From Our Deacon
In this Sunday’s Gospel, Jesus continues to teach us about the responsibility that humanity acquired since the beginning of time when we were appointed by God as administrators of creation. This means that God has created and designed human beings in a very special way, giving them everything necessary to act as He acts; “And God said: Let us make man in our image, after our likeness” Genesis 1,26. We are not only designed to act like God but rather we are designed to “love as God loves.”
In scripture, we can find numerous passages where God chooses a person and gives them a position of leadership over his people, over his creation. The role of these leaders was to liberate and bring justice, peace, prosperity, equality, etc. And one of the most important responsibilities of these leaders was to be the image of a loving God, just, benevolent and merciful. In the Gospel of Luke, this Sunday, Jesus addresses the Pharisees, one of the groups of leaders of the people of Israel who were observant of the law, and were acting contrary to the law of love.
In this parable, Jesus is not against money, material goods, or a person attaining wealth. From the beginning, God’s nature is generous, and He not only showers us with gifts, but he pours himself out in love on us without limits. The parable of the rich man and Lazarus summarizes the themes of the previous parables in the Gospel of Luke. More than a direct instruction on poverty and wealth, it is a rebuke of the callousness, cruelty, impiety, indifference, and blindness that are the result of “selfishness.”
In the last Gospel, we heard that we cannot serve two masters, that the other master is our “ego.” Saint Francis of Assisi said that this “ego” breaks and distances us from our nature, which is to be connected with God and his creation because we want to possess what belongs to God. The greatest tragedy for human beings is that this “ego” corrupts the foundations of our hearts and leads us to take the attitude of wanting to be like “gods.” This was the evil of our first parents Adam and Eve, and this is the evil of this rich man, who is just an image, that Jesus is using to make the Pharisees see their evil.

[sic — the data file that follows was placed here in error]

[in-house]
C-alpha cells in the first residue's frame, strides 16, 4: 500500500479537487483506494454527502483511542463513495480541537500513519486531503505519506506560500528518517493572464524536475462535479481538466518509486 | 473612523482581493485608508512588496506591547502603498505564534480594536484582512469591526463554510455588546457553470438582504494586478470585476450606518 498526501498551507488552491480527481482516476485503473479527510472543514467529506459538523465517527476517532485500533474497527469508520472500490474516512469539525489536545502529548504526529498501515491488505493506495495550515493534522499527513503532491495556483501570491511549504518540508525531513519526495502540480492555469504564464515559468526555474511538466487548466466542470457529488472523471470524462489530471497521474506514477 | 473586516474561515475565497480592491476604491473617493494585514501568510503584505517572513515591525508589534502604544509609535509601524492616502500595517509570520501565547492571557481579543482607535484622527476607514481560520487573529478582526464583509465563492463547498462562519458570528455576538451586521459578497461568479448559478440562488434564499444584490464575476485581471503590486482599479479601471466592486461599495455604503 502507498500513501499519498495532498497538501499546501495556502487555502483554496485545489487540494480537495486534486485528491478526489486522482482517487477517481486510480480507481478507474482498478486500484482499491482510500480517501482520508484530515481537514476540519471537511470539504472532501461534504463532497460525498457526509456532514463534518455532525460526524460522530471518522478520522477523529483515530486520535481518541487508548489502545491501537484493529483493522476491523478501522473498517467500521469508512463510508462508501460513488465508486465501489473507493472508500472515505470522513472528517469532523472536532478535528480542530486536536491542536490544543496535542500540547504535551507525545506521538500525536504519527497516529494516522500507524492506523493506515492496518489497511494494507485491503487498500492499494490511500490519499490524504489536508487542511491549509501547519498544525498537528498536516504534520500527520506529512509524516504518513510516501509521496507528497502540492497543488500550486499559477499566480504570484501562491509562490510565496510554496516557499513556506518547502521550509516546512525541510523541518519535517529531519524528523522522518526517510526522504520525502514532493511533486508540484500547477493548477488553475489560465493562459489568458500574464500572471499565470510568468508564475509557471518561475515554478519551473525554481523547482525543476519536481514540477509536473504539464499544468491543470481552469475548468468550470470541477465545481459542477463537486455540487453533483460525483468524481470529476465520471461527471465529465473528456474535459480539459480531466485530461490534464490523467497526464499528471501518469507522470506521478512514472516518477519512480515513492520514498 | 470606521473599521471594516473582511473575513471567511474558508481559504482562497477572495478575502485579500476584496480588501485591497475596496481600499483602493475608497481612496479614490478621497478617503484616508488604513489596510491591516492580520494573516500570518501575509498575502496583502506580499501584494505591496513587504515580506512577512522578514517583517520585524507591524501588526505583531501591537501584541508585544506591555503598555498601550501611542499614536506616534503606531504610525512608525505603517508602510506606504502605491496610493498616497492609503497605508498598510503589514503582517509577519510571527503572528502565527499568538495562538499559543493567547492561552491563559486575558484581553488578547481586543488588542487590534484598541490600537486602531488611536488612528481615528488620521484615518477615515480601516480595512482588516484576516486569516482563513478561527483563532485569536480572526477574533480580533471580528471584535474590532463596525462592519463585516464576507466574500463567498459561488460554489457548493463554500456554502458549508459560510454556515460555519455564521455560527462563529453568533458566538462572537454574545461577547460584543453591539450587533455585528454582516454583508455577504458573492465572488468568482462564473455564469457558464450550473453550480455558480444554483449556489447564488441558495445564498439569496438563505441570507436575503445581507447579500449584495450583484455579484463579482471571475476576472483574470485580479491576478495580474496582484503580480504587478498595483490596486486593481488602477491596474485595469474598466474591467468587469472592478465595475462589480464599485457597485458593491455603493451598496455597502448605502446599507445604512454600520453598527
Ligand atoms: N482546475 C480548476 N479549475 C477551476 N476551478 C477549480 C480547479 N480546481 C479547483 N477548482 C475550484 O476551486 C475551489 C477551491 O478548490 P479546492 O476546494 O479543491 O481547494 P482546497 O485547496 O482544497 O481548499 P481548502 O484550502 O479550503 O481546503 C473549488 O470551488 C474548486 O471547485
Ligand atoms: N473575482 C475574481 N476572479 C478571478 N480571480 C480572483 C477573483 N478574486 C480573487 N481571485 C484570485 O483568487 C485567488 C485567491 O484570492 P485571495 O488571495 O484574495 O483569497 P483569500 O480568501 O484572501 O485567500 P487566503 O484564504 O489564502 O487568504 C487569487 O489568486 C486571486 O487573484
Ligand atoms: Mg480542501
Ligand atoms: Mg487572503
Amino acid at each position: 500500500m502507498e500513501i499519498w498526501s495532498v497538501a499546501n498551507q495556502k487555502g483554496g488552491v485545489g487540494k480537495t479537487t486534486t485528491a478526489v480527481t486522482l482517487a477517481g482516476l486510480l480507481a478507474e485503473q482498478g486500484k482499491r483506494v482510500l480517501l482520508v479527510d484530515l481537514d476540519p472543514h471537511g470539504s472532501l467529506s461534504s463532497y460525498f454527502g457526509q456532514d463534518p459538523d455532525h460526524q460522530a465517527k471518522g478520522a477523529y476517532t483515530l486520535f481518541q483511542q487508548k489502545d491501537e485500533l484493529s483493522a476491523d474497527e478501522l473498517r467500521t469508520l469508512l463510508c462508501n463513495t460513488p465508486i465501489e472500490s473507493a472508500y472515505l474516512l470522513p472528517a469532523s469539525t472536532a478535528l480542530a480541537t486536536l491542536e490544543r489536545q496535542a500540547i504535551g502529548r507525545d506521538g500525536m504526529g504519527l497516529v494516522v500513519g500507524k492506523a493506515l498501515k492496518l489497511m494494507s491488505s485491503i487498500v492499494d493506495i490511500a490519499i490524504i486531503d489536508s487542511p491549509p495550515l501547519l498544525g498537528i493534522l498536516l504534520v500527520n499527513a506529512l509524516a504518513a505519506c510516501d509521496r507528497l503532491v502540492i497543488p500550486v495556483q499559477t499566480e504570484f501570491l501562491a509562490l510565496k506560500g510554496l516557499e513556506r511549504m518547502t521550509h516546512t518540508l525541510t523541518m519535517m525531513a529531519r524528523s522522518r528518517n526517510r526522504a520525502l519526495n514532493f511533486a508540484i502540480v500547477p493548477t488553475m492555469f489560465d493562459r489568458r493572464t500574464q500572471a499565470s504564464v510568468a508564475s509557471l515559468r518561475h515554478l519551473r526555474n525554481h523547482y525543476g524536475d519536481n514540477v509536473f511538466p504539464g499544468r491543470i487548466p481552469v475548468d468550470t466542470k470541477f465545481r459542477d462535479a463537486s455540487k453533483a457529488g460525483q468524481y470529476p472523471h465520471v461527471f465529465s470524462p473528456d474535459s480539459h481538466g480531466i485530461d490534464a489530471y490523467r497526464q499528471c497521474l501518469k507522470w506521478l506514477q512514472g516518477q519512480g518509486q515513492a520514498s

Saint Francis of Assisi allowed himself to be transformed to such a degree by the Gospel that he himself became a living Gospel. He also experienced this internal struggle against his own “ego” for a long time. To the point where he completely surrendered to Christ and gave everything, he owned to others. He understood firsthand what it meant that “Christ being rich became poor.” This type of poverty (sine proper comes from the Latin meaning: without owning anything of one’s own) is a frame of mind more than a detachment from the material. First of all, it is recognizing that everything comes from God as a gift and nothing from us. And just as we receive all these gifts of God’s generosity and love, so we must thank God and “share-give” because that is our nature.
The character of Lazarus (which in Hebrew means, God is my help) is the figure of all those who are victims of those who are in some kind of position or power and do not act like God before the helpless. Jesus condemns this indifference and empathy of all those who have been called to continue with the work of loving and caring for their creation. And Saint Paul in the second reading invites us to lead a life of righteousness, piety, faith, love, patience, and meekness. Fight in the noble combat of faith, conquer the eternal life to which you have been called and of which you made such an admirable profession before numerous witnesses on the day of your Confirmation. With this new attitude and transformation in Christ, open the doors of your house and see how many Lazarus may be lying at the foot of your door, needing your help, but above all needing the love of God, which dwells in your heart.
In Christ Jesus, Deacon Salvador Mejia, OFM
Mission San Luis Rey Parish
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